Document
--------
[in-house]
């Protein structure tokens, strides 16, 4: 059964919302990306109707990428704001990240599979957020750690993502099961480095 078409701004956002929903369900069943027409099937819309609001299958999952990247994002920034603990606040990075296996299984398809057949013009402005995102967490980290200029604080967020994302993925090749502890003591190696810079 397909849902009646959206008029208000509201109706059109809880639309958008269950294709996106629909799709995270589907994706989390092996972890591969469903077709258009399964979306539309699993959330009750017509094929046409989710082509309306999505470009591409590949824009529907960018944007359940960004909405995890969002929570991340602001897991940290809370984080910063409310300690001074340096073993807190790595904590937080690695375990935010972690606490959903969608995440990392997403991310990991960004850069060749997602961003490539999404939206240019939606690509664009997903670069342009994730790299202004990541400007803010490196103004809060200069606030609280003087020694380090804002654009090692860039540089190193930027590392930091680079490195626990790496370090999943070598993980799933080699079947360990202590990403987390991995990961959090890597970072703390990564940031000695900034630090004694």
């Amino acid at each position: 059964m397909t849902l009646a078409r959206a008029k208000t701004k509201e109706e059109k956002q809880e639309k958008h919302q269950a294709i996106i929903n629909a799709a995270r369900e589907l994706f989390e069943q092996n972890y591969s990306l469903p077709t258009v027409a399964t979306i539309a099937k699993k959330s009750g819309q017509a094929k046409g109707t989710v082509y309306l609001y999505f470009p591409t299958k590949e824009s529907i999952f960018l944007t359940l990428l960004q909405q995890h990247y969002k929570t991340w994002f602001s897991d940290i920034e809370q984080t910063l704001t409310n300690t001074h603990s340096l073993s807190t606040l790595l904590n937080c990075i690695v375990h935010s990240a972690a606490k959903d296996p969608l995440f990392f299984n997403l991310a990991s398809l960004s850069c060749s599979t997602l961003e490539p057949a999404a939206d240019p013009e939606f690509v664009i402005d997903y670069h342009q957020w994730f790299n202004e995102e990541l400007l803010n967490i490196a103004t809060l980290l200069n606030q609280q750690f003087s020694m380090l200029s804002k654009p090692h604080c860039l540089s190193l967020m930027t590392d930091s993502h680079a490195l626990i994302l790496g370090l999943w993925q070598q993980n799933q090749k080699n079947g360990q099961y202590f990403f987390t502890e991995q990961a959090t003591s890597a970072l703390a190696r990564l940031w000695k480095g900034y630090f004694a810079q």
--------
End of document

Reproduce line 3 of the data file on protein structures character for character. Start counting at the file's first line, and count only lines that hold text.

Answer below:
């Amino acid at each position: 059964m397909t849902l009646a078409r959206a008029k208000t701004k509201e109706e059109k956002q809880e639309k958008h919302q269950a294709i996106i929903n629909a799709a995270r369900e589907l994706f989390e069943q092996n972890y591969s990306l469903p077709t258009v027409a399964t979306i539309a099937k699993k959330s009750g819309q017509a094929k046409g109707t989710v082509y309306l609001y999505f470009p591409t299958k590949e824009s529907i999952f960018l944007t359940l990428l960004q909405q995890h990247y969002k929570t991340w994002f602001s897991d940290i920034e809370q984080t910063l704001t409310n300690t001074h603990s340096l073993s807190t606040l790595l904590n937080c990075i690695v375990h935010s990240a972690a606490k959903d296996p969608l995440f990392f299984n997403l991310a990991s398809l960004s850069c060749s599979t997602l961003e490539p057949a999404a939206d240019p013009e939606f690509v664009i402005d997903y670069h342009q957020w994730f790299n202004e995102e990541l400007l803010n967490i490196a103004t809060l980290l200069n606030q609280q750690f003087s020694m380090l200029s804002k654009p090692h604080c860039l540089s190193l967020m930027t590392d930091s993502h680079a490195l626990i994302l790496g370090l999943w993925q070598q993980n799933q090749k080699n079947g360990q099961y202590f990403f987390t502890e991995q990961a959090t003591s890597a970072l703390a190696r990564l940031w000695k480095g900034y630090f004694a810079q």